The conference’s second day began with keynote talks by Gina McCarthy, national climate advisor at the White House Office of Domestic Climate Policy, and Maria Zuber, MIT’s vice president for research. In her address, Zuber said, “This conference comes at a truly consequential moment in history — a moment that puts into stark relief the enormous risks created by our current fossil-fuel based energy system — risks we cannot continue to accept.”

    She added that “time is not on our side.” To meet global commitments for limiting climate impacts, the world needs to reduce emissions by about half by 2030, and get to net zero by 2050. “In other words, we need to transform our entire global energy system in a few decades,” she said. She cited MIT’s “Fast Forward” climate action plan, issued last year, as presenting the two tracks that the world needs to pursue simultaneously: going as far as possible, as fast as possible, with the tools that exist now, while also innovating and investing in new ideas, technologies, practices, and institutions that may be needed to reach the net-zero goal.

    On the first track, she said, citing an IEA report, “from here until 2040, we can get most of the emissions reductions we need with technologies that are currently available or on the verge of becoming commercially available.” These include electrifying and boosting efficiency in buildings, industry, and transportation; increasing the portion of electricity coming from emissions-free sources; and investing in new infrastructure such as electric vehicle charging stations.

    But more than that is needed, she pointed out. For example, the amount of methane that leaks away into the atmosphere from fossil fuel operations is equivalent to all the natural gas used in Europe’s power sector, Zuber said. Recovering and selling that methane can dramatically reduce global methane emissions, often at little or no cost.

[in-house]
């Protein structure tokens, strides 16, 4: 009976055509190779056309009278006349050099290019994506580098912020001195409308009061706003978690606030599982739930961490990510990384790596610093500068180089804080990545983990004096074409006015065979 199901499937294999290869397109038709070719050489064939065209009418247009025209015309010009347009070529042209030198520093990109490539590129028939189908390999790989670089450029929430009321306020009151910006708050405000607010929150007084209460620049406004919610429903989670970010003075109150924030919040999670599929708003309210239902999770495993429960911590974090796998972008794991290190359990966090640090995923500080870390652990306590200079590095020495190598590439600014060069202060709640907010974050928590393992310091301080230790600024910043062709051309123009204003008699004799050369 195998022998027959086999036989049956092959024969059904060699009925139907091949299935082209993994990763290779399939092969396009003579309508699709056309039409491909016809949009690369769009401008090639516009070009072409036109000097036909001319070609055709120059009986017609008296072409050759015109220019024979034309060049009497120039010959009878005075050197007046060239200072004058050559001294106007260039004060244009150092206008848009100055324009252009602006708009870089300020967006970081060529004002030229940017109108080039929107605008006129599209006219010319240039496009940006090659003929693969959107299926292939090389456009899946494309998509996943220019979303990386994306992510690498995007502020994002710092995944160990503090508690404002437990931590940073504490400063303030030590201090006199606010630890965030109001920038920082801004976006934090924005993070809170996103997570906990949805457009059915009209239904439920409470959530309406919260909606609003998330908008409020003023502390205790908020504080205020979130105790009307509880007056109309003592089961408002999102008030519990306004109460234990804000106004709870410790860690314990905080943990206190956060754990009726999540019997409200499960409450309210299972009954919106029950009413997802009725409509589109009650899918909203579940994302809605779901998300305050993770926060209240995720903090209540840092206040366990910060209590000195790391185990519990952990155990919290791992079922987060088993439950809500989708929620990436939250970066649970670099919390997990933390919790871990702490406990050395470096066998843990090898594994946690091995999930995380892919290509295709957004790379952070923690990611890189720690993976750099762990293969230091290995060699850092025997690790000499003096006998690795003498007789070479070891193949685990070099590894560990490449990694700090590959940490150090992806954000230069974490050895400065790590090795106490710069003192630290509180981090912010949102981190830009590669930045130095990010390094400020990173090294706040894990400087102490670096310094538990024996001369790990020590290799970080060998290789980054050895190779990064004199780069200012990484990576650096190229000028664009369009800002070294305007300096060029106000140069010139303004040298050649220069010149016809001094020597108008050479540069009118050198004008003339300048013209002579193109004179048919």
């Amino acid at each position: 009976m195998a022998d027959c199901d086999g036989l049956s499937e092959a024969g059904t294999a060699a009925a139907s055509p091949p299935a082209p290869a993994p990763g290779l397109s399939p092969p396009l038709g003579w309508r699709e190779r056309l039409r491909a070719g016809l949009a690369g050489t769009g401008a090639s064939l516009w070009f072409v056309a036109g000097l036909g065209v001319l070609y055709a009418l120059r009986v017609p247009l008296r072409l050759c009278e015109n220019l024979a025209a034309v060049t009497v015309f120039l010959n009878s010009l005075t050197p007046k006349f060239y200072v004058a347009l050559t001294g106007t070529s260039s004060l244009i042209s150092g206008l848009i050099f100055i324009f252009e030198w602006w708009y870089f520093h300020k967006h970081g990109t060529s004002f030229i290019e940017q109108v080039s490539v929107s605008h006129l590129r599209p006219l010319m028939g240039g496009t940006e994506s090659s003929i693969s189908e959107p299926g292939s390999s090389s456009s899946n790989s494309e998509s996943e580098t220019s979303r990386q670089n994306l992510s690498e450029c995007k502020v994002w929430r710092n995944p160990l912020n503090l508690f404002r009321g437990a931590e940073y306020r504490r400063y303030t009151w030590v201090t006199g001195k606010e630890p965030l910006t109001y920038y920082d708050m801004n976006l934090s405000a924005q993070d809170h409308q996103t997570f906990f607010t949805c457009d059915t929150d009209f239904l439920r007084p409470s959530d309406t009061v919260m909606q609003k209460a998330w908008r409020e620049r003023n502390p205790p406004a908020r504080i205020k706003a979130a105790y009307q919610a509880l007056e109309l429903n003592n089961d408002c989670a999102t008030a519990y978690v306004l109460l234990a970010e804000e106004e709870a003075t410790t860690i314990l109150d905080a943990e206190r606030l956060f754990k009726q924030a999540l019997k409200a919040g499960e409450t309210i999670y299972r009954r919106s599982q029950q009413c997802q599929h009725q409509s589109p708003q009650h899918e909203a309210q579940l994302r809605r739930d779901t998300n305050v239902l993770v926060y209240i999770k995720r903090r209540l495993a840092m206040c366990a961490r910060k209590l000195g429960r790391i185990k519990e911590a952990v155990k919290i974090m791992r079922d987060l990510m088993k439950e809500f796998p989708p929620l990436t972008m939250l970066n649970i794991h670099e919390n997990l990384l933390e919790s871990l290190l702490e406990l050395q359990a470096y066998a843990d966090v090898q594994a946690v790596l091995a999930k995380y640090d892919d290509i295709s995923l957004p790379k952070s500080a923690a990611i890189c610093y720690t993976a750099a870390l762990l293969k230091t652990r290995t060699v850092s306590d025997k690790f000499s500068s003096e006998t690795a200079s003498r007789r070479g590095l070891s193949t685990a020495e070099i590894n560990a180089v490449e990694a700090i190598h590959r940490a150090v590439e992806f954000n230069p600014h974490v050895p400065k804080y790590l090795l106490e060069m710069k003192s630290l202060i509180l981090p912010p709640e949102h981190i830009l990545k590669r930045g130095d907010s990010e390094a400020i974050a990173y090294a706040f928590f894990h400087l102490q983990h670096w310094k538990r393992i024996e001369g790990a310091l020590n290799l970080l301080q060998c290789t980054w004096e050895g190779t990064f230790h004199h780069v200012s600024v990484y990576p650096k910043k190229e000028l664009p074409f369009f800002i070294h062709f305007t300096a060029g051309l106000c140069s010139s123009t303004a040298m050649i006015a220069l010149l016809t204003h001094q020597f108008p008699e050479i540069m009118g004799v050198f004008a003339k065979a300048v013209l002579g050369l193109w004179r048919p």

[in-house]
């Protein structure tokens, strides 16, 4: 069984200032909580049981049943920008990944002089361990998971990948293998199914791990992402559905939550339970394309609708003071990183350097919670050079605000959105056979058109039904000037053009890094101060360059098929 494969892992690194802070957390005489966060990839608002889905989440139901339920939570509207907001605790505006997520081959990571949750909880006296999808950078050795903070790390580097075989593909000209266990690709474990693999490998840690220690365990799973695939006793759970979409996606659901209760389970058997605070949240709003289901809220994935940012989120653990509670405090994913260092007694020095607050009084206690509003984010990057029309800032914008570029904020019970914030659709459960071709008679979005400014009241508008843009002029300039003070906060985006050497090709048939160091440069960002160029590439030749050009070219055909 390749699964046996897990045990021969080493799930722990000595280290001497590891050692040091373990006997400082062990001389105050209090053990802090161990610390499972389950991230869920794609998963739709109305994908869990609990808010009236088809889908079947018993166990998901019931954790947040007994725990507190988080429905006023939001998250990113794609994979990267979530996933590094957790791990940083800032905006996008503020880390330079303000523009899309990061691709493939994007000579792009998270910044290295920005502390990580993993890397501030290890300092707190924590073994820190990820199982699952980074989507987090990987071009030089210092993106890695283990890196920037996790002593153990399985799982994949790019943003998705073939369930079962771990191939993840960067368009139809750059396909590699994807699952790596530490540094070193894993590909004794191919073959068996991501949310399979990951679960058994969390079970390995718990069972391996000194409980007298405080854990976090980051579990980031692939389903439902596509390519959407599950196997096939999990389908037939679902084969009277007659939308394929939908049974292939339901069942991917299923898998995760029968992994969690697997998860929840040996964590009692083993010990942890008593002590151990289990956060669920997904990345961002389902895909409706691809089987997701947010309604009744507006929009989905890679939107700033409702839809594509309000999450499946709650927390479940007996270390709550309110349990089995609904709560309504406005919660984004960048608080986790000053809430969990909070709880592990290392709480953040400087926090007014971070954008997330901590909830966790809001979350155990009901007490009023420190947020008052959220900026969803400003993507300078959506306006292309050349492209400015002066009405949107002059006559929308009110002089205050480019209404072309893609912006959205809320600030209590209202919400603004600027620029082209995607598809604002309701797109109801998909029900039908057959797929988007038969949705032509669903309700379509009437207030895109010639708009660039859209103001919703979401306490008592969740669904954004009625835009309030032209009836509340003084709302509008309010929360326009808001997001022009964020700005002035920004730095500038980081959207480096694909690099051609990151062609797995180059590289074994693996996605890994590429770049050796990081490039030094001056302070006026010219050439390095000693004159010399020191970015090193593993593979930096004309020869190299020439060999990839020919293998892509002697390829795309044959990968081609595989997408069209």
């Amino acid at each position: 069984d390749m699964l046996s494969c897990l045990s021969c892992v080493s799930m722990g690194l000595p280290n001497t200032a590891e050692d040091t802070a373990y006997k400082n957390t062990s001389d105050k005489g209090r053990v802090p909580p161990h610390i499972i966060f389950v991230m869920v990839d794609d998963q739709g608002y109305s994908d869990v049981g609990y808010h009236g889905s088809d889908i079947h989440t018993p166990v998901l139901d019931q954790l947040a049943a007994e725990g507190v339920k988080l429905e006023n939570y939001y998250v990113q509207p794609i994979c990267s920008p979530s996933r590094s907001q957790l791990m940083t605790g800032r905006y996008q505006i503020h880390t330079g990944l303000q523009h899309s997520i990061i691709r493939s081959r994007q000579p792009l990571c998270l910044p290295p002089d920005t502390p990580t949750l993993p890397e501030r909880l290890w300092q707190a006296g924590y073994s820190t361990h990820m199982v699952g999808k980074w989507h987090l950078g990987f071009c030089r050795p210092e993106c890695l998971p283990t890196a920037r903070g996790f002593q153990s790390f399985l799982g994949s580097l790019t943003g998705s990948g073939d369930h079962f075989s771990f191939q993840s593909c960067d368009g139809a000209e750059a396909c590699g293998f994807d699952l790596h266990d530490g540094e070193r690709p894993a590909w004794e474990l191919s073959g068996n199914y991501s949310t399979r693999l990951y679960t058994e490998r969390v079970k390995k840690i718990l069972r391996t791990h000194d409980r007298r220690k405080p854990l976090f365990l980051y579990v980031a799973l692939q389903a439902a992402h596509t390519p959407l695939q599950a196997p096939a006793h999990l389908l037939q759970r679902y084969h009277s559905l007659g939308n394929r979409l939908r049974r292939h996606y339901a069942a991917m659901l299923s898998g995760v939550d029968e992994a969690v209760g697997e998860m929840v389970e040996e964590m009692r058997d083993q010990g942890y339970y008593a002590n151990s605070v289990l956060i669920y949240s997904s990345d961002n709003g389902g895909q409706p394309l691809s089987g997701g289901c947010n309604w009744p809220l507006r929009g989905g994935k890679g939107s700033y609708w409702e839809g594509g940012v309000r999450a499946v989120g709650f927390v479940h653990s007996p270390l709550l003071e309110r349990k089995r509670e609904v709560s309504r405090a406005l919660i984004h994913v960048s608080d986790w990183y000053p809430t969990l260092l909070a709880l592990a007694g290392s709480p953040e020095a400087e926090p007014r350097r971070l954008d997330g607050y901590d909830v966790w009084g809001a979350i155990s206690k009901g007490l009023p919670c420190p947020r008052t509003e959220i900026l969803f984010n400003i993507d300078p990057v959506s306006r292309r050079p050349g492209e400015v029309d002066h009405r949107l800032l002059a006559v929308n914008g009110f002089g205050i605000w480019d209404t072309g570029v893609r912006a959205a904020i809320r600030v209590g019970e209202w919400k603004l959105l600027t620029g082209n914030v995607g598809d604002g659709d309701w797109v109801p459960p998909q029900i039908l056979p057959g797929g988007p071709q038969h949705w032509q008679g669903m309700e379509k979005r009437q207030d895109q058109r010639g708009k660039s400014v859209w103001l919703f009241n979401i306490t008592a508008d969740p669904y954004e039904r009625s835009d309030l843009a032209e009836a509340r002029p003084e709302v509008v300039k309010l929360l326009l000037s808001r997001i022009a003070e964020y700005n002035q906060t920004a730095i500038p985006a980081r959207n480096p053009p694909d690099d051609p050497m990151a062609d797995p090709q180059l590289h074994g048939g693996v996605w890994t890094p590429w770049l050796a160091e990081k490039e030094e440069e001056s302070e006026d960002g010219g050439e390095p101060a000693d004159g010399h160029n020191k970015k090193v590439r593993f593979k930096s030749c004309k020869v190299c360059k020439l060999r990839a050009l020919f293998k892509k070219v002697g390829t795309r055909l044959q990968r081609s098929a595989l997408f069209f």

For the longer run, “we need track-two solutions to decarbonize tough industries like aviation, shipping, chemicals, concrete, and steel,” and to remove carbon dioxide from the atmosphere. She described some of the promising technologies that are in the pipeline. Fusion, for example, has moved from being a scientific challenge to an engineering problem whose solution seems well underway, she said.

    Another important area is food-related systems, which currently account for a third of all global emissions. For example, fertilizer production uses a very energy-intensive process, but work on plants engineered to fix nitrogen directly could make a significant dent.

    These and several other advanced research areas may not all pan out, but some undoubtedly will, and will help curb climate change as well as create new jobs and reduce pollution.

    Though the problems we face are complex, they are not insurmountable, Zuber said. “We don’t need a miracle. What we need is to move along the two tracks I’ve outlined with determination, ingenuity, and fierce urgency.”

    The promise and challenges of hydrogen

    Other conference speakers took on some of the less-discussed but crucial areas that also need to be addressed in order to limit global warming to 1.5 degrees. Heavy transportation, and aviation in particular, have been considered especially challenging. In his keynote address, Glenn Llewellyn, vice president for zero-emission aircraft at Airbus, outlined several approaches his company is working on to develop competitive midrange alternative airliners by 2035 that use either batteries or fuel cells powered by hydrogen. The early-stage designs demonstrate that, contrary to some projections, there is a realistic pathway to weaning that industry from its present reliance on fossil fuel, chiefly kerosene.